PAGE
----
A new outlook
GMU business dean plans lower cost, big impact
When Ajay Vinzé takes over as dean of George Mason University’s School of Business on July 1, he will carry with him a lifetime of experience in higher education.
He also comes with a plan to help streamline how education is delivered and to reduce the cost of a college degree — a contentious topic that has gnawed at college officials and the public for decades.
At the University of Missouri’s Robert J. Trulaske Sr. College of Business, where he was dean for five years before accepting GMU’s deanship, Vinzé advanced online credentials and certificates, as well as experiential learning opportunities for students.
He hopes to do some of the same at George Mason and is a proponent of modular education — the division of conventional courses into smaller components or modules — as one way of reducing the overall cost of education while permitting students to accumulate the skills and certifications they need to move expeditiously from the classroom to the workplace.
“The cost of higher education is a concern,” Vinzé says, “and how we deliver how higher education is consumed.”
As of May, approximately 44 million Americans owed $1.7 billion in student loans, and the College Board reported that average annual tuition increased to $10,740 at public four-year colleges for the 2021-22 academic year, more than twice the average $4,160 annual tuition for the 1991-92 school year. For in-state undergraduates at Mason, the 2021-22 tuition rate was $9,510.
Vinzé says there’s room for improvement: “Instead of institutions saying, ‘Thou shalt take all of these courses,’ why can’t we create education in smaller modules that society more broadly can consume in ways that are directly applicable and that stack up into a degree?
“When we talk about mass customization and we talk about stackable [degree programs] and so on, what we’re doing is delivering education in a more focused way,” he says. “You reduce the exposure to things that are adding to the cost but are not adding to the experience.”
Explaining how costs can be trimmed while providing students with what they want and need, Vinzé uses an analogy about compact discs.
Back in the 1990s, he says, “I remember that CDs were a big thing. At some point in time when you bought a CD, you had to buy all 14 songs that were on that CD. You actually liked only three of them, but you paid for the whole CD.” That changed when iTunes and other services sold songs individually for download. Now, streaming services have changed the music marketplace even more.
Academia needs to also consider keeping up with modern students’ expectations of education and the fact that one size never fits all, Vinzé says. “To do these things, you have to have an institution that has a willingness to do these things — colleagues who are willing — because it changes the way faculty deliver courses. It changes the way we present courses.”
The incoming business school dean anticipates there will be resistance and is prepared for it. “These are very smart people with Ph.D.s. If you appeal to them with reason and research, they will be more accepting. If you try to push it down their throats, that’s not going to work.”
However, the main thing, Vinzé says, is that “we can’t afford to say, ‘We won’t change.’”
‘Time to start running’
As an administrator, Vinzé was influenced by what he researched and practiced during his time at Arizona State University, Texas A&M and in private industry.
He would best describe himself as an “educational entrepreneur.” And one aspect of being an entrepreneur, he notes, is a willingness to take risks — sometimes to fail and then regroup.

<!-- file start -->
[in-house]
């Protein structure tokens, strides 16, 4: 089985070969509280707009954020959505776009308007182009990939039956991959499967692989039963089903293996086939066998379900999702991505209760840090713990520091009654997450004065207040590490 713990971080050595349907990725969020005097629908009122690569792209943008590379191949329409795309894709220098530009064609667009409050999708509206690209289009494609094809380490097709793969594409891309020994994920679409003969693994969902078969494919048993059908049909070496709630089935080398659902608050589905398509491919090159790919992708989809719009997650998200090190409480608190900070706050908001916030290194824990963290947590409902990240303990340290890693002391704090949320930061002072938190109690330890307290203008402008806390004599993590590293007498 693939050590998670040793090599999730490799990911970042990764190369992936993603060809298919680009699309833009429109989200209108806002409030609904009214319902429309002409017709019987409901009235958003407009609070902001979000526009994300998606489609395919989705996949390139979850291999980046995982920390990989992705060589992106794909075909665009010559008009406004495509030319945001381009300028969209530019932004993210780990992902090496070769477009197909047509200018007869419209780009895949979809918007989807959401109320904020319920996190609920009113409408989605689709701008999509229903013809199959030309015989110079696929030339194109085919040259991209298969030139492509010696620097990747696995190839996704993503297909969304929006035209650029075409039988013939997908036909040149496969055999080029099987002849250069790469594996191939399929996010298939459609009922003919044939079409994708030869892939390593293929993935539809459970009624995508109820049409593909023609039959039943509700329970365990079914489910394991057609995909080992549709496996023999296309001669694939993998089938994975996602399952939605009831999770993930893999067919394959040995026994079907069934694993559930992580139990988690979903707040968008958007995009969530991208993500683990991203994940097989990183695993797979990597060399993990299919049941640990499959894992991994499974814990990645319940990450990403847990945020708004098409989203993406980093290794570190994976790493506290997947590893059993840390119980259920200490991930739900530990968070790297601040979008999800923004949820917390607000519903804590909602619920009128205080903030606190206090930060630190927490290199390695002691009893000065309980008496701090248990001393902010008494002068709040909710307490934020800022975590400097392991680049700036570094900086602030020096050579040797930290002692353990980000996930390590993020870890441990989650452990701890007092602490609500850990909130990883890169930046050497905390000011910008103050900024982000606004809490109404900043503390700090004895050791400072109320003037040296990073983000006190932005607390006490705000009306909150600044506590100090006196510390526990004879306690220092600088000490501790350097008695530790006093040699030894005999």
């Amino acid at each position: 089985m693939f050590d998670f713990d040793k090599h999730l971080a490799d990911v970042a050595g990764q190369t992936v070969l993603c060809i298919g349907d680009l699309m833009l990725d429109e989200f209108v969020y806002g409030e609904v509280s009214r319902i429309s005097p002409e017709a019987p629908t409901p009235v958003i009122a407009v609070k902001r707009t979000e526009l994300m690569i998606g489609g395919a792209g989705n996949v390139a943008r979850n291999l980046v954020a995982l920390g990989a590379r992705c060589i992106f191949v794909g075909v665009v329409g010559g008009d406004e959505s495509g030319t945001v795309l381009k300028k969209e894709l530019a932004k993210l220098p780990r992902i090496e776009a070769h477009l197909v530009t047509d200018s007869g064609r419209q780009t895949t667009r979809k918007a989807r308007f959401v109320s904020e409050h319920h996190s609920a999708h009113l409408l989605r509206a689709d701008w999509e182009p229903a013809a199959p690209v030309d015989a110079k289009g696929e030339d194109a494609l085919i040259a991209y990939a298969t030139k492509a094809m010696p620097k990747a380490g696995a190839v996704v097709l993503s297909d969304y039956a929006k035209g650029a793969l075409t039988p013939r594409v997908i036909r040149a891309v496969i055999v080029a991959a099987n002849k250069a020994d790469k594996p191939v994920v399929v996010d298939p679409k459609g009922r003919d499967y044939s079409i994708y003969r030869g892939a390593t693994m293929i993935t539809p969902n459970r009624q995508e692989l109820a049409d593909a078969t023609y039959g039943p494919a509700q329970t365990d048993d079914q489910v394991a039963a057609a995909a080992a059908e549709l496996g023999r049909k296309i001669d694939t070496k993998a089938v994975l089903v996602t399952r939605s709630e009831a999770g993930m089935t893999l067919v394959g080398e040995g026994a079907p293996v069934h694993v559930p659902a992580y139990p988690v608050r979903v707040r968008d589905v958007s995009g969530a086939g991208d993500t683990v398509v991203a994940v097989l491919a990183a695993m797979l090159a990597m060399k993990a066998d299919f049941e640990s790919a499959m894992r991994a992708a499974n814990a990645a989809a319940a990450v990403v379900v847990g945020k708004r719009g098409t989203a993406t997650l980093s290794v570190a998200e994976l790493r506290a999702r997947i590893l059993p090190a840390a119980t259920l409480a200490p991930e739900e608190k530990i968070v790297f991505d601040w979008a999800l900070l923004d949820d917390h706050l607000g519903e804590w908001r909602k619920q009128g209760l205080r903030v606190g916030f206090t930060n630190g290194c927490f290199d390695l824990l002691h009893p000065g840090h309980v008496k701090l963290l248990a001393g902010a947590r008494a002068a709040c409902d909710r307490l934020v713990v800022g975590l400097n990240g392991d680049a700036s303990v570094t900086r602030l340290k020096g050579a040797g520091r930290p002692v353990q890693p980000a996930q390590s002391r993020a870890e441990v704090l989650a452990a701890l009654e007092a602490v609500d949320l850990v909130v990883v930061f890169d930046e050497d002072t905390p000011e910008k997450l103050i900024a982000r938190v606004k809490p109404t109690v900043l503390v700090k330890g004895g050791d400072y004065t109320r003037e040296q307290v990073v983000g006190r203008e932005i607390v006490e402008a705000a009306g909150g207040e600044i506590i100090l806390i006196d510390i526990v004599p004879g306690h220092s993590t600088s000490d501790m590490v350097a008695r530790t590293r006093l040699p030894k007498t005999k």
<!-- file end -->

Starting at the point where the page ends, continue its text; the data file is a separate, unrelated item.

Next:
“Sometimes you have these great ideas. Sometimes the ideas are premature, sometimes your thinking was premature. Sometimes the situation is not right. I’ve experienced all of those along the way,” Vinzé says. “A number of times I was pushing, pushing, pushing, and maybe that wasn’t the right time to push.”
Vinzé isn’t waiting for his official start date to think about how he will be making an impact on Mason, a university he found inspiring when he interviewed for the dean’s position.
“I was not looking to leave Missouri, but the Mason opportunity grabbed my attention in a big way,” he says. “It is an outstanding institution, a young institution and one with a tremendous trajectory upwards. Lastly, the location: Mason is this vibrant institution that sits at the edge of a vibrant city.”
After meeting with GMU President Gregory Washington, who was dean of the University of California, Irvine’s Samueli School of Engineering, Vinzé found they were of similar minds.
“My thinking aligned very nicely with his thinking in terms of being forward-looking, being a positive force for change, which is what higher education institutions should be,” Vinzé says.
Even before his official start, he has put together a transition team to study potential partnerships, especially those that drive innovation and entrepreneurship. The team also is at work recalibrating the future of business education and examining options.
“I’m not a very patient man by nature,” Vinzé says. “When I arrive in July, it’s no time to think ‘What now?’ but time to start running.”
With more than 39,000 students, George Mason is Virginia’s largest public research university. Since 2012, enrollment has soared by nearly 19%, according to data from the State Council of Higher Education for Virginia (SCHEV).
U.S. News & World Report recently named GMU the most diverse university in the state. In fall 2021, students of color represented about 53% of total enrollment, rising from about 35% a decade earlier, SCHEV’s numbers indicate.
Mason’s also growing geographically, from its main Fairfax campus to outposts in Prince William and Arlington, as well as in South Korea. The business school has an enrollment of 4,500 undergraduates and 700 graduate students, spread across five centers that focus on government contracting, innovation and entrepreneurship, real estate, retail and “business for a better world.”
Vinzé says each of the centers offers “wonderful windows for connecting with partners” in the region, and he plans to maximize their outreach.
The meaning of business
The Business for a Better World Center (B4BW) may be the most unusual of the centers, integrating elements of a liberal education into a business school environment. It was founded in 2019 to acknowledge rising interest in having the business community engage in societal and environmental issues.